El Reno Federal Correctional Institution in El Reno, Okla. Photo: SAUL LOEB/AFP via Getty Images.

Hundreds of inmates in Oklahoma left their cells Monday and were sent home to their families, CNN reports.

Why it matters: It was the largest mass commutation in U.S. history, part of a broad criminal justice reform effort being undertaken by Oklahoma. A total of 527 inmates in prison for non-violent and low-level crimes had their sentences commuted Friday, with 65 still held on detainers and set to be released at a later date.

The big picture: A series of reforms in 2016 changed multiple low-level felonies in Oklahoma to misdemeanors, including the possession of small amounts of drugs. The state also raised the property crime threshold from $500 to $1,000.

By the numbers: The average released inmate was 39.7 years old, had been incarcerated for three years, and was released 1.34 years early. The inmates would have cost the state an estimated $11.9 million more if they had served the full remainder of their sentences.

Go deeper: Where the top 2020 Democrats stand on criminal justice reform

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Senate advances Amy Coney Barrett nomination, setting up final confirmation vote

Photo: Xinhua/Ting Shen via Getty Images

The Senate voted 51-48 on Sunday to advance the Supreme Court nomination of Judge Amy Coney Barrett, setting up a final confirmation vote for Monday.

Why it matters: It's now virtually inevitable that the Senate will vote to confirm President Trump's third Supreme Court nominee before the election, which is just nine days away.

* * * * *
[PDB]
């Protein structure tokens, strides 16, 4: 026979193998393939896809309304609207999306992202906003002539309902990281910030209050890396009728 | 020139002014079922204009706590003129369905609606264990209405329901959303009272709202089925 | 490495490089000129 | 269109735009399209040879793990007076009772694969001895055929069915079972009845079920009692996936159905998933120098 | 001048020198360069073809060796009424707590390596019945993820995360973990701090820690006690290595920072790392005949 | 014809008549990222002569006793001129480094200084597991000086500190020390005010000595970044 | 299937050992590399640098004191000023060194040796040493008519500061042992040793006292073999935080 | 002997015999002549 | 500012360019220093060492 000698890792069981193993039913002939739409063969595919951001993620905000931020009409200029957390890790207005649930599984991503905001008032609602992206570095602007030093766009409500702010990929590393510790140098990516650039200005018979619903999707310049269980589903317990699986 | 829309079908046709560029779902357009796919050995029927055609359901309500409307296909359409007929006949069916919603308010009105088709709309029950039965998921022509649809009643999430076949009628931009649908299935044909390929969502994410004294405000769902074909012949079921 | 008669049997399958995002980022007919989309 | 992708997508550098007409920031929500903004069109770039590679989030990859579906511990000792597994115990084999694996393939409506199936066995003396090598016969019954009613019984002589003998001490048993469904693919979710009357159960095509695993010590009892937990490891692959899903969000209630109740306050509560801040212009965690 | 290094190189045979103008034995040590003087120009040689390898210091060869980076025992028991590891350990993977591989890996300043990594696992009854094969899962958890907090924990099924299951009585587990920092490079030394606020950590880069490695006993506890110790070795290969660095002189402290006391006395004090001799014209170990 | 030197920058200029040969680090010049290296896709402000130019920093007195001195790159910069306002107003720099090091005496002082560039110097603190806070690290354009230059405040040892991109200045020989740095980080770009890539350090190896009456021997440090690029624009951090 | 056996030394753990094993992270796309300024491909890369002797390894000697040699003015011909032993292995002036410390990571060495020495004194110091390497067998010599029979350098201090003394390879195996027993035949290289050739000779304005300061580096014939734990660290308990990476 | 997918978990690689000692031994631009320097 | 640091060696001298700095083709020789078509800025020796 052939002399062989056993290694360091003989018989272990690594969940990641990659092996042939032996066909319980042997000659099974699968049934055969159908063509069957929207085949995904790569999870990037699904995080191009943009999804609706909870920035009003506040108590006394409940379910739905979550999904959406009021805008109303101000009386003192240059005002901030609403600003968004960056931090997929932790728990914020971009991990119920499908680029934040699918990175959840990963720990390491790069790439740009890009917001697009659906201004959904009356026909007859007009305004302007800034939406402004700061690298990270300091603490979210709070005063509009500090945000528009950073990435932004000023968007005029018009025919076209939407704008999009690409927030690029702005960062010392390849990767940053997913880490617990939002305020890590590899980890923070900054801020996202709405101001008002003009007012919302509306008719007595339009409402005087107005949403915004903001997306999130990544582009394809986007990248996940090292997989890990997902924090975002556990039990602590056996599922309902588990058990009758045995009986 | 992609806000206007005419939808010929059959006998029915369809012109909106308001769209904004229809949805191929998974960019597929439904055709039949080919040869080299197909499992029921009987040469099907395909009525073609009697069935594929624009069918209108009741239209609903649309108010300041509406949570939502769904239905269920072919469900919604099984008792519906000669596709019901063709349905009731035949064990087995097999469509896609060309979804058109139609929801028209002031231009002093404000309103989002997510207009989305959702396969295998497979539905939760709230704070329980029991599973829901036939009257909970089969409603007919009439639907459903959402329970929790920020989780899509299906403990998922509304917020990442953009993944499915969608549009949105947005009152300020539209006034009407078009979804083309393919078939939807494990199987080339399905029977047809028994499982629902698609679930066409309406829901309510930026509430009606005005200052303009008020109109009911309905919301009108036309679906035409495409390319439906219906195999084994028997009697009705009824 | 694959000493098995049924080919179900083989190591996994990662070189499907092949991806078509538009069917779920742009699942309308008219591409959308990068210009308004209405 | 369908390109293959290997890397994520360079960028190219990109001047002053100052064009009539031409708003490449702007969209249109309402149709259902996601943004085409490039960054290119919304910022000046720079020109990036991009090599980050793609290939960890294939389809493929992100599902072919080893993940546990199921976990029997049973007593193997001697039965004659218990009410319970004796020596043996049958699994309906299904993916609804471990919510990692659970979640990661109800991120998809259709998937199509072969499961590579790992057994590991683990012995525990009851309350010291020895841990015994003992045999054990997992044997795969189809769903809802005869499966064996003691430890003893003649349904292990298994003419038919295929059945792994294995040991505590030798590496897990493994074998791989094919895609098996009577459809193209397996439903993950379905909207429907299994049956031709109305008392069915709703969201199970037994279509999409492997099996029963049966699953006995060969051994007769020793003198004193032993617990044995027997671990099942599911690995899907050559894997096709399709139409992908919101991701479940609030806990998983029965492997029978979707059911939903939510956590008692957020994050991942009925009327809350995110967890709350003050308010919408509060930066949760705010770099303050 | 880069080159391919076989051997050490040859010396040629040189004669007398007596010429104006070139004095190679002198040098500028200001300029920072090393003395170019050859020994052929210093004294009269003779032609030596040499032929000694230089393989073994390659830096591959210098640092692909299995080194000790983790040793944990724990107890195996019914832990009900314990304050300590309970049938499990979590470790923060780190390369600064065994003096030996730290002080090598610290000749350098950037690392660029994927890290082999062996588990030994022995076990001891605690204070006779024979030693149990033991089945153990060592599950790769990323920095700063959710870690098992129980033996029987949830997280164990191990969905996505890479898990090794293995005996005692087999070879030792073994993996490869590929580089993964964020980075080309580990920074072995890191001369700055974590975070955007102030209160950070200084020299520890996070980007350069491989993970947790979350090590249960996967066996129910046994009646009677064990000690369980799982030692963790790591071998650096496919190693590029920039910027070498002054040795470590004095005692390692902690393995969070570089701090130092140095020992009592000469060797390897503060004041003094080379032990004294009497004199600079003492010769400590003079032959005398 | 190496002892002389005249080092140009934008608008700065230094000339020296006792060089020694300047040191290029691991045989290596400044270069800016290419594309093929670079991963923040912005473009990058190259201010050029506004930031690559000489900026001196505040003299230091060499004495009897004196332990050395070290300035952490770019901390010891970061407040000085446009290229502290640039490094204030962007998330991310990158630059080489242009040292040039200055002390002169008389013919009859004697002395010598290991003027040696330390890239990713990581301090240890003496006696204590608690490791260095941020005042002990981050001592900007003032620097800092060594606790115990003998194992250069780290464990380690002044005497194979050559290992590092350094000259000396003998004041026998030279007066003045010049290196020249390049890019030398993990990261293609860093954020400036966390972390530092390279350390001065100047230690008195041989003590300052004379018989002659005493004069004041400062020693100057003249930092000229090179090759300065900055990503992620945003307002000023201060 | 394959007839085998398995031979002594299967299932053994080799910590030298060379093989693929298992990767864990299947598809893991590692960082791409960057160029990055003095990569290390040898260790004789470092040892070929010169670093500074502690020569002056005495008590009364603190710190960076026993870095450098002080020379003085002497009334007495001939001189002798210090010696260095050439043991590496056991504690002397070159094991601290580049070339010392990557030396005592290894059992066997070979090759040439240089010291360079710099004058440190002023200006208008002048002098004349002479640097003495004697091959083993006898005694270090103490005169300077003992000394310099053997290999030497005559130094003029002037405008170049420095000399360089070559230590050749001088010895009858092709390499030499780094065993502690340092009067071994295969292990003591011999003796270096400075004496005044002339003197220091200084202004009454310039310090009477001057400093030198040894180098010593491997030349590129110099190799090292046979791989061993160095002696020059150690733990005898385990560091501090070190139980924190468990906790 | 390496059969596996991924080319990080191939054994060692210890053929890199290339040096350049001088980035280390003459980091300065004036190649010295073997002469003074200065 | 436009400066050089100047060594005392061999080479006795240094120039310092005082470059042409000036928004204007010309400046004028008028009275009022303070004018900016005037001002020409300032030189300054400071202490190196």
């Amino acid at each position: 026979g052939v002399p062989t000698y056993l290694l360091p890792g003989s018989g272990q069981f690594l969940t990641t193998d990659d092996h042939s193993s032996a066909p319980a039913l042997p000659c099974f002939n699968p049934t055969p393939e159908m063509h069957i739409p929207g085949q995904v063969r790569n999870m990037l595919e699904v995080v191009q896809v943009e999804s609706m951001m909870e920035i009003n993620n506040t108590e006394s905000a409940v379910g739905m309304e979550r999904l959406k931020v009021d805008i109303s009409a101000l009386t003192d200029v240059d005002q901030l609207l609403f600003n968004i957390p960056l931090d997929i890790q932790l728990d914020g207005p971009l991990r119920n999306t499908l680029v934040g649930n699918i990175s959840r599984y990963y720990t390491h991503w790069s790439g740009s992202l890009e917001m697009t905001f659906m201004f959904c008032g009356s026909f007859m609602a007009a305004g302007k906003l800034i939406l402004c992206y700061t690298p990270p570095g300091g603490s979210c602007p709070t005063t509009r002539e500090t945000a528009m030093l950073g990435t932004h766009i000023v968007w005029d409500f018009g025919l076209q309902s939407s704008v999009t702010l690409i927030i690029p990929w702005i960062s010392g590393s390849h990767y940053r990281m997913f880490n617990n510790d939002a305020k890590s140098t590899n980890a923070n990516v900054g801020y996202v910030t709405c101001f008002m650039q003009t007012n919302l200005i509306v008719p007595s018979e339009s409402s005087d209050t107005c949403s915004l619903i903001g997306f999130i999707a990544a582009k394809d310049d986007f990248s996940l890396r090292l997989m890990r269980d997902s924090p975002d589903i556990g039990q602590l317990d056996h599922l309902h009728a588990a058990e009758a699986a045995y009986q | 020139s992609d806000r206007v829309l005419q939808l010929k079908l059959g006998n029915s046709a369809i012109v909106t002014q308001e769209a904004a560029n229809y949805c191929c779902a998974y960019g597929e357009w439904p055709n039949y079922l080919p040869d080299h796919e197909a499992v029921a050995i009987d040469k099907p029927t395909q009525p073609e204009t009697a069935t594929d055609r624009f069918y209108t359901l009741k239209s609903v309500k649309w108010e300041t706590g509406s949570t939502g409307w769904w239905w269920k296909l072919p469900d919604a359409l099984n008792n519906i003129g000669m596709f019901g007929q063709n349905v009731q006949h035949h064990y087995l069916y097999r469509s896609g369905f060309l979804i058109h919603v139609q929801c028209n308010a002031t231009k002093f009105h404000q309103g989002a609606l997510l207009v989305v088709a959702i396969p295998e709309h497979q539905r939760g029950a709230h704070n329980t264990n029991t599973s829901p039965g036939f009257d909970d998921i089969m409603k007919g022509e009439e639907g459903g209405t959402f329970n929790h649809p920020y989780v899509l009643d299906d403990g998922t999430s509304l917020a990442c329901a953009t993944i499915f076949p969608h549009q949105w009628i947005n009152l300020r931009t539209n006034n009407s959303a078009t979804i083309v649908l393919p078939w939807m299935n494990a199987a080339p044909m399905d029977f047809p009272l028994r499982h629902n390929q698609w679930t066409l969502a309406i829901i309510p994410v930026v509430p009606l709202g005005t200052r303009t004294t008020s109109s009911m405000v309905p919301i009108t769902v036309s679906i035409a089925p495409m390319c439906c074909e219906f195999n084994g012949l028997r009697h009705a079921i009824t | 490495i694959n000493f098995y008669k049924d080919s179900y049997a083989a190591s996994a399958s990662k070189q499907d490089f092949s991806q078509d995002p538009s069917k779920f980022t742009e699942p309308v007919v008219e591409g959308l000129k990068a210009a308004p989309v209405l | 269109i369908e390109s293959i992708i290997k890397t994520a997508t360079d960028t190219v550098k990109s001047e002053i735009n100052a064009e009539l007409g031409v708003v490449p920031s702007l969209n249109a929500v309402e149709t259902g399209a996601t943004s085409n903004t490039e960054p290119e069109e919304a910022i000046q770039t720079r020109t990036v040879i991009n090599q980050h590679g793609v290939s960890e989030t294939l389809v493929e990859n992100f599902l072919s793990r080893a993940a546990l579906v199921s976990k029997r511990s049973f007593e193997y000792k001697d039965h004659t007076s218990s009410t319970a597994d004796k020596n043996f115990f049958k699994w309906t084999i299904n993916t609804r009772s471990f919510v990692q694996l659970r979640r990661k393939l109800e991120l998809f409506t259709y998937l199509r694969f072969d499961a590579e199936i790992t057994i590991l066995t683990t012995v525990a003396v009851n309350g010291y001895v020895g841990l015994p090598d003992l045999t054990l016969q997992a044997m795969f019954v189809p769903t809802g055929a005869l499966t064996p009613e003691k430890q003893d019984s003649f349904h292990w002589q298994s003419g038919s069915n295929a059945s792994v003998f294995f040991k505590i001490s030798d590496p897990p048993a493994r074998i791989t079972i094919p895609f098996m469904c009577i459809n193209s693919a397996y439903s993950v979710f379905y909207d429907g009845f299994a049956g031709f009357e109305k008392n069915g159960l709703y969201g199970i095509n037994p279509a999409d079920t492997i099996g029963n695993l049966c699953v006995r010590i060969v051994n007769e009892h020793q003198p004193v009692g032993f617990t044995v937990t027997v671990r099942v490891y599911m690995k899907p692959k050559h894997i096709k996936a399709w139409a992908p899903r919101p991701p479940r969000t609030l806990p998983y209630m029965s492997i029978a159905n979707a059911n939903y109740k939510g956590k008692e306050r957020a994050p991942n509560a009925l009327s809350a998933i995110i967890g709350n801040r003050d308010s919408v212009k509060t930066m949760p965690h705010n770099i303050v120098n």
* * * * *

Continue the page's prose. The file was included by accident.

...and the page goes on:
Felix Salmon, author of Capital
2 hours ago - Economy & Business

Wall Street is living up to its bad reputation

Illustration: Sarah Grillo/Axios

Recent headlines will have you convinced that Wall Street is hell-bent on living up to all of its stereotypes.

Driving the news: Goldman Sachs is the biggest and the boldest, paying more than $5 billion in fines in the wake of the 1MDB scandal, in which billions were stolen from the people of Malaysia.

2 hours ago - Health

Ex-FDA chief: Pence campaigning after COVID exposure puts others at risk

Former FDA commissioner Scott Gottlieb said "the short answer is yes" when asked whether Vice President Mike Pence is putting others at risk by continuing to campaign after several aides tested positive for COVID-19, stressing that the White House needs to be "very explicit about the risks that they're taking."

Why it matters: The New York Times reports that at least five members of Pence's inner circle, including his chief of staff Marc Short and outside adviser Marty Obst, have tested positive for the virus. Pence tested negative on Sunday morning, according to the VP's office, and he'll continue to travel for the final stretch of the 2020 campaign.